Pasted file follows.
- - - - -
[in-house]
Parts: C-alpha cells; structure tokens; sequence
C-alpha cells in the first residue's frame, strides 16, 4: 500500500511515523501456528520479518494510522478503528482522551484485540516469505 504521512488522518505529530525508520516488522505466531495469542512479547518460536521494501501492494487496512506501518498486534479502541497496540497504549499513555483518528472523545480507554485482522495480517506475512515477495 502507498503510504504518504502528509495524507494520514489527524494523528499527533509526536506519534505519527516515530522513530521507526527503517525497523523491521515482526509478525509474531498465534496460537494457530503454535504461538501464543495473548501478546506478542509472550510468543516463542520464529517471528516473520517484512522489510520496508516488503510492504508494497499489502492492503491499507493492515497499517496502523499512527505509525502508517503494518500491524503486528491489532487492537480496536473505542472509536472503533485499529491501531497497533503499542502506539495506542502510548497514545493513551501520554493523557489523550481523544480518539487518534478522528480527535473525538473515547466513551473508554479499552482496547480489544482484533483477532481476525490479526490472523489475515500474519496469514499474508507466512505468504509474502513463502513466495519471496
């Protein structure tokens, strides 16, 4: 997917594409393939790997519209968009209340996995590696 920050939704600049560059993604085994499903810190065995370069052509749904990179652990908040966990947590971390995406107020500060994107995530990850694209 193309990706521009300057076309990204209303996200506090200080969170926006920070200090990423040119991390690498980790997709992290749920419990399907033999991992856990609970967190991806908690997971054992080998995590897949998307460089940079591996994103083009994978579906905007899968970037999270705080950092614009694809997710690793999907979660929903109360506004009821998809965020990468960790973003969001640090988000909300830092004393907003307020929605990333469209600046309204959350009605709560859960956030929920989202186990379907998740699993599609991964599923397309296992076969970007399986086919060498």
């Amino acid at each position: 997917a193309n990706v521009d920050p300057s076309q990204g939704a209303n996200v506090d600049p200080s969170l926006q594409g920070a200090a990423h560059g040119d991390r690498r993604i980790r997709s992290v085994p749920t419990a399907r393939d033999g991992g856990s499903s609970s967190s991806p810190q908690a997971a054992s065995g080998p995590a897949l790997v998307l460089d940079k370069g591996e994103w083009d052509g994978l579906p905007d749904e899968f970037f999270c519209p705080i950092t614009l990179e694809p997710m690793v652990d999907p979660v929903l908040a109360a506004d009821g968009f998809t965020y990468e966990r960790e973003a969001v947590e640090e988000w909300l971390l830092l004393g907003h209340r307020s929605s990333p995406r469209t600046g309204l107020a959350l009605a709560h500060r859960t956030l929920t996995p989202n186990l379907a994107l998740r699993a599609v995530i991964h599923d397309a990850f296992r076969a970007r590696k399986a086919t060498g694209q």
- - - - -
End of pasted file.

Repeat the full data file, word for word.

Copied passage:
[in-house]
Parts: C-alpha cells; structure tokens; sequence
C-alpha cells in the first residue's frame, strides 16, 4: 500500500511515523501456528520479518494510522478503528482522551484485540516469505 504521512488522518505529530525508520516488522505466531495469542512479547518460536521494501501492494487496512506501518498486534479502541497496540497504549499513555483518528472523545480507554485482522495480517506475512515477495 502507498503510504504518504502528509495524507494520514489527524494523528499527533509526536506519534505519527516515530522513530521507526527503517525497523523491521515482526509478525509474531498465534496460537494457530503454535504461538501464543495473548501478546506478542509472550510468543516463542520464529517471528516473520517484512522489510520496508516488503510492504508494497499489502492492503491499507493492515497499517496502523499512527505509525502508517503494518500491524503486528491489532487492537480496536473505542472509536472503533485499529491501531497497533503499542502506539495506542502510548497514545493513551501520554493523557489523550481523544480518539487518534478522528480527535473525538473515547466513551473508554479499552482496547480489544482484533483477532481476525490479526490472523489475515500474519496469514499474508507466512505468504509474502513463502513466495519471496
């Protein structure tokens, strides 16, 4: 997917594409393939790997519209968009209340996995590696 920050939704600049560059993604085994499903810190065995370069052509749904990179652990908040966990947590971390995406107020500060994107995530990850694209 193309990706521009300057076309990204209303996200506090200080969170926006920070200090990423040119991390690498980790997709992290749920419990399907033999991992856990609970967190991806908690997971054992080998995590897949998307460089940079591996994103083009994978579906905007899968970037999270705080950092614009694809997710690793999907979660929903109360506004009821998809965020990468960790973003969001640090988000909300830092004393907003307020929605990333469209600046309204959350009605709560859960956030929920989202186990379907998740699993599609991964599923397309296992076969970007399986086919060498």
């Amino acid at each position: 997917a193309n990706v521009d920050p300057s076309q990204g939704a209303n996200v506090d600049p200080s969170l926006q594409g920070a200090a990423h560059g040119d991390r690498r993604i980790r997709s992290v085994p749920t419990a399907r393939d033999g991992g856990s499903s609970s967190s991806p810190q908690a997971a054992s065995g080998p995590a897949l790997v998307l460089d940079k370069g591996e994103w083009d052509g994978l579906p905007d749904e899968f970037f999270c519209p705080i950092t614009l990179e694809p997710m690793v652990d999907p979660v929903l908040a109360a506004d009821g968009f998809t965020y990468e966990r960790e973003a969001v947590e640090e988000w909300l971390l830092l004393g907003h209340r307020s929605s990333p995406r469209t600046g309204l107020a959350l009605a709560h500060r859960t956030l929920t996995p989202n186990l379907a994107l998740r699993a599609v995530i991964h599923d397309a990850f296992r076969a970007r590696k399986a086919t060498g694209q």